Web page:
Sunday, June 24, 2012


—not sketches of bongs

Despite my wordy announcement last week, there were some glaring omissions. I also wanted to respond to some of the comments (and commentary) on the end of my exclusive contract. While it's all been overwhelmingly supportive, I would like to clarify a few points.

First of all, (this is the most embarrassing) I should have thanked Ellie Pyle for making my job possible,  Joe Caramagna for lettering Daredevil (as well as the majority of my work), and Javier Rodriguez for coloring the entire run. Not only does this team do an amazing job, they do it under enormous pressure with the little time I leave them. They are at the end of the assembly line, and so face "deader" deadlines than I do.

Also absent from my ravings was the issue of time. Aside from ownership, what I really want is a larger degree of freedom with my professional schedule and a chance to concentrate on my oft-neglected personal life. I am a slow artist by nature, therefore every project tends to dominate my life until completion. I simply want a more balanced approach.

As for my creator-owned project, it's terribly far away—I'm probably more than 3 years from coloring the last page, let alone lettering, so I beg for your patience. I've never written anything this big before, so I will probably be honing the script until the end of the year. I won't concern myself with publishers until I have something worthy of print. In the meantime, I will try to keep new work on the stands.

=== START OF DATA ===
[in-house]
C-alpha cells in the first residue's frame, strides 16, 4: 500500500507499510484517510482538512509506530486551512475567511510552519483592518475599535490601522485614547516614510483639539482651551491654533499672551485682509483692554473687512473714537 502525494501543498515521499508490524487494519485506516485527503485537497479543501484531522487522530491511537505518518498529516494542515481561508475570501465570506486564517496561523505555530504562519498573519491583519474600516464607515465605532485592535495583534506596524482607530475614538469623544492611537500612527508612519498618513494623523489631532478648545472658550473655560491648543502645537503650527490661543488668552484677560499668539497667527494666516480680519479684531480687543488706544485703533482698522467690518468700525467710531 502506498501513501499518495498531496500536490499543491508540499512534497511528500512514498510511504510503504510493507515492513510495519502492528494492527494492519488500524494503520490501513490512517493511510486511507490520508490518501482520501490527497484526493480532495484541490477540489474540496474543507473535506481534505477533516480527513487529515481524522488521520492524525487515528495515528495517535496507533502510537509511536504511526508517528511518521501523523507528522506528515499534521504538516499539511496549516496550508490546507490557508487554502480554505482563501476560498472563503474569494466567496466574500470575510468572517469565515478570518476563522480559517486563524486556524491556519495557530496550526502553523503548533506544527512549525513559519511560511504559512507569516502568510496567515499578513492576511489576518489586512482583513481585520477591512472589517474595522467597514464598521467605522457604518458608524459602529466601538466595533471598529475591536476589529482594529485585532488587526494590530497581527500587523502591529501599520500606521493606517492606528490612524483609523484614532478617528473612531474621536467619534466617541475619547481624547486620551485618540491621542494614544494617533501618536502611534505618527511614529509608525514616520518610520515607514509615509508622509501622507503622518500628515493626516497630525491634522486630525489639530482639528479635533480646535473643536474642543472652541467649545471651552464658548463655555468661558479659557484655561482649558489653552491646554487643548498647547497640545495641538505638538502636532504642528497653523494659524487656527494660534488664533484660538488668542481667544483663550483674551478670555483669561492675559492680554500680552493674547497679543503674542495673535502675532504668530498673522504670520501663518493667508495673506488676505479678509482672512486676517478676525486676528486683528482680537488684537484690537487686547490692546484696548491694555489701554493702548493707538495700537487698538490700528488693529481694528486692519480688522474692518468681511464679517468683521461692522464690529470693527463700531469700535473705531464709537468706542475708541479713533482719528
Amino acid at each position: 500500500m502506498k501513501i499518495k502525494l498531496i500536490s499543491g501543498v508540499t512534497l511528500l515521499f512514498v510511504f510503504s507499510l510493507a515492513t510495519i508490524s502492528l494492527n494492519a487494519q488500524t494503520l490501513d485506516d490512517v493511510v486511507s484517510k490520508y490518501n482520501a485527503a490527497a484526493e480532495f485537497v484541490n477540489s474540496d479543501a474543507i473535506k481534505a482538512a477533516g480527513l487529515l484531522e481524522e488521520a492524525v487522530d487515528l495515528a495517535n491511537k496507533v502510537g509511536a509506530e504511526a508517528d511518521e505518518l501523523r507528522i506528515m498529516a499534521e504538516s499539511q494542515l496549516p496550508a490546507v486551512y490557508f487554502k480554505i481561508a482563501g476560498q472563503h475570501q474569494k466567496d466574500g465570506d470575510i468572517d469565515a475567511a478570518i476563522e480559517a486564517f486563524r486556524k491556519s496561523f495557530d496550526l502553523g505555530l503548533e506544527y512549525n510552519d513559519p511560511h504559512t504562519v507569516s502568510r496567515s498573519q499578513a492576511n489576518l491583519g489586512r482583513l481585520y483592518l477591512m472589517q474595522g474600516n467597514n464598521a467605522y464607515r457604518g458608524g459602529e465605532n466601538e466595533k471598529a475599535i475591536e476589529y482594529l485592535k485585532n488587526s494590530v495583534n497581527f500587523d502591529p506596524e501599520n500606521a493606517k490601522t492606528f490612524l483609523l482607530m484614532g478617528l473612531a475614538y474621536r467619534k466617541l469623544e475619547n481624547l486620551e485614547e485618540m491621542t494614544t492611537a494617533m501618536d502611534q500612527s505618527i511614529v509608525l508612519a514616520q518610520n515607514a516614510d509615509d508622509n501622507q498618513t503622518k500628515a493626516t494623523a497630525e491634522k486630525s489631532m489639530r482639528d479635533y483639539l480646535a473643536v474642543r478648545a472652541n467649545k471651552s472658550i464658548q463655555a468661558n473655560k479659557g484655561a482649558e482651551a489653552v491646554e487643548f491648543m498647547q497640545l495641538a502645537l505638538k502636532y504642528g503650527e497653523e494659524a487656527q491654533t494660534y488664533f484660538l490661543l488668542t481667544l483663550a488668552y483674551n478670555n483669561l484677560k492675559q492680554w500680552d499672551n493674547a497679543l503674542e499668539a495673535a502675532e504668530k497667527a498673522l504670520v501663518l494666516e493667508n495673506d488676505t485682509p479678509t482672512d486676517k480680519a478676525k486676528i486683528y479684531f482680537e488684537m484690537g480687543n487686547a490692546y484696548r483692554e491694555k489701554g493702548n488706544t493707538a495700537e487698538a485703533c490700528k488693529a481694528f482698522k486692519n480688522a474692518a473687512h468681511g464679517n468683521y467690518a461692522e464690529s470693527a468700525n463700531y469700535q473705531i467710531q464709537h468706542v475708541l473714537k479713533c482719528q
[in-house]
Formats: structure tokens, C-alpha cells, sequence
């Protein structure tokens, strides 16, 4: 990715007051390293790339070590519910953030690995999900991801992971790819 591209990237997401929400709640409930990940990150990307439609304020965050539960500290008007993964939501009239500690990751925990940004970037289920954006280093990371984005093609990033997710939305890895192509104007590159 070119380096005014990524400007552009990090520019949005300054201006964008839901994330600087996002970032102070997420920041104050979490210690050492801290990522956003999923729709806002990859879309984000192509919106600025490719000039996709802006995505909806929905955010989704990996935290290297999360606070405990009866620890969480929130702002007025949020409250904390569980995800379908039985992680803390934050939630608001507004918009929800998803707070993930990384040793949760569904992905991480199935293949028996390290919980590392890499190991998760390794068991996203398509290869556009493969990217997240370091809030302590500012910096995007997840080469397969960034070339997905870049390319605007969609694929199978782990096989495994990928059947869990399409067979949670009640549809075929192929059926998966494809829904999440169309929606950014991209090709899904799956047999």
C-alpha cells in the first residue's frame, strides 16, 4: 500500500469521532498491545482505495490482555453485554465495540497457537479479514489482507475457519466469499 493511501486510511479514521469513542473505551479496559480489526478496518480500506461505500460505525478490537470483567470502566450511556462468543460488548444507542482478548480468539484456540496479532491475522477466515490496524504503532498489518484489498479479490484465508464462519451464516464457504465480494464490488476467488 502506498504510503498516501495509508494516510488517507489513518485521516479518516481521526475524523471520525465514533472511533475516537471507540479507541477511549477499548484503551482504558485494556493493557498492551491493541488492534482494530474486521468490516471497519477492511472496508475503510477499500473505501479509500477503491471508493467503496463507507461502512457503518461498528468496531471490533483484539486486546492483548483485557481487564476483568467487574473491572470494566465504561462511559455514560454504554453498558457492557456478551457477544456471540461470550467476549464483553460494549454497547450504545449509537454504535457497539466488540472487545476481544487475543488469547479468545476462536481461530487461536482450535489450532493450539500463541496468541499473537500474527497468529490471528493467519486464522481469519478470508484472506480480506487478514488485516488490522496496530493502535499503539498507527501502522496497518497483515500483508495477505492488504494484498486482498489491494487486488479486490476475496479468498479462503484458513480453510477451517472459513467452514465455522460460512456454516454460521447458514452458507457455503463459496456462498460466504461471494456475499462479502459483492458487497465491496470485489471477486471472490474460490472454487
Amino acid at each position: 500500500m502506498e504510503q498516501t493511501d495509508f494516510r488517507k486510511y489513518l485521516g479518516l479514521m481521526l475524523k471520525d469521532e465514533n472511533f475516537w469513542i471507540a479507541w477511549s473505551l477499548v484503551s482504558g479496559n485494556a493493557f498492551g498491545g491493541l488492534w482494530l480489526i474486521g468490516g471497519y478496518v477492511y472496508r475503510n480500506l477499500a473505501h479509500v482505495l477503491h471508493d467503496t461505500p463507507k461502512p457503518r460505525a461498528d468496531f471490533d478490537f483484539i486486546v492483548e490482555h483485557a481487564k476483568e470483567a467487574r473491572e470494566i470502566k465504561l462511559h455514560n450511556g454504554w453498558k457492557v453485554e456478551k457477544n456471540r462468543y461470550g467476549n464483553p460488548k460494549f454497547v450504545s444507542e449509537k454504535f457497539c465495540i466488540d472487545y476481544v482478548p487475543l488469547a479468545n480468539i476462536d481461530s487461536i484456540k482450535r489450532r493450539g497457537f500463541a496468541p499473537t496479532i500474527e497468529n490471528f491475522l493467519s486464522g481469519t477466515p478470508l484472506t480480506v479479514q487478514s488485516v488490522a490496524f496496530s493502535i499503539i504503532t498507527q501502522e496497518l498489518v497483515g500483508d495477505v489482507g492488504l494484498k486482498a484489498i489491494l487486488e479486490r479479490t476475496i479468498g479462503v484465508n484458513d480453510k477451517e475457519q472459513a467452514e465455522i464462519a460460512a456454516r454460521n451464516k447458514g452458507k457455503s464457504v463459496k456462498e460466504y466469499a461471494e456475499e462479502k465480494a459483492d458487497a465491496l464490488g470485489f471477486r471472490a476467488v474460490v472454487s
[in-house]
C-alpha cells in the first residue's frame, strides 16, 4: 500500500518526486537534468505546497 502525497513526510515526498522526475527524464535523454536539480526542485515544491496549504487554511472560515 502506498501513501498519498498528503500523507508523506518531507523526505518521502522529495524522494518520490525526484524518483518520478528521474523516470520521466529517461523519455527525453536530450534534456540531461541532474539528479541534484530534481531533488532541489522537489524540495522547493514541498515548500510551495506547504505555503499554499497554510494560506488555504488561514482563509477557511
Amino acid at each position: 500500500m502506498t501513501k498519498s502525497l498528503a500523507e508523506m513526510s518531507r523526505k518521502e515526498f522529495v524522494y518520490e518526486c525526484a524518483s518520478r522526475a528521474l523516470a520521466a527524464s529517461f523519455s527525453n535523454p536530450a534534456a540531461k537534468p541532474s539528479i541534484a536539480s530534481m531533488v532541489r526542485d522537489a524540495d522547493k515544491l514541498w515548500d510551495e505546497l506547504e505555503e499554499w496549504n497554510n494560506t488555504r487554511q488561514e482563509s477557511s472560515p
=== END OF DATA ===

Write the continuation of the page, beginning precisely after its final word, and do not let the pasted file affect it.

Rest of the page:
As for crowd-sourcing, I plan to use Kickstarter (or its equivalent) for 2 smaller projects that are more art instruction than comics, and tailor made for digital distribution. They are experiments, but ones that have evolved organically out of my creative process. They save me time, and I hope they can do the same for others.

Finally, without going into too much detail, I wanted to address my remuneration. I may have roughly the same page rate as when I started, but my annual income is 4 times (!) what I made those first few years. My productivity has increased, as well as demand for my original art (a third of my total income), and I have been compensated accordingly. Marvel did not take my copyrights, I sold them, and I continue to receive incentives for reprints of my work.

In other words, my "departure" is in no way a commentary on Marvel's (or any publisher's) business practices. The truth is that less comics are sold today than when I started. Couple that with a "Great Recession," increased commodity prices, inflation, and rising transportation costs—and one might expect to see a reflection in annual income. Yet I've done better every year for a decade. My choice is a personal one and shouldn't be construed as anything else. After all, this may turn out to be a cautionary tale.

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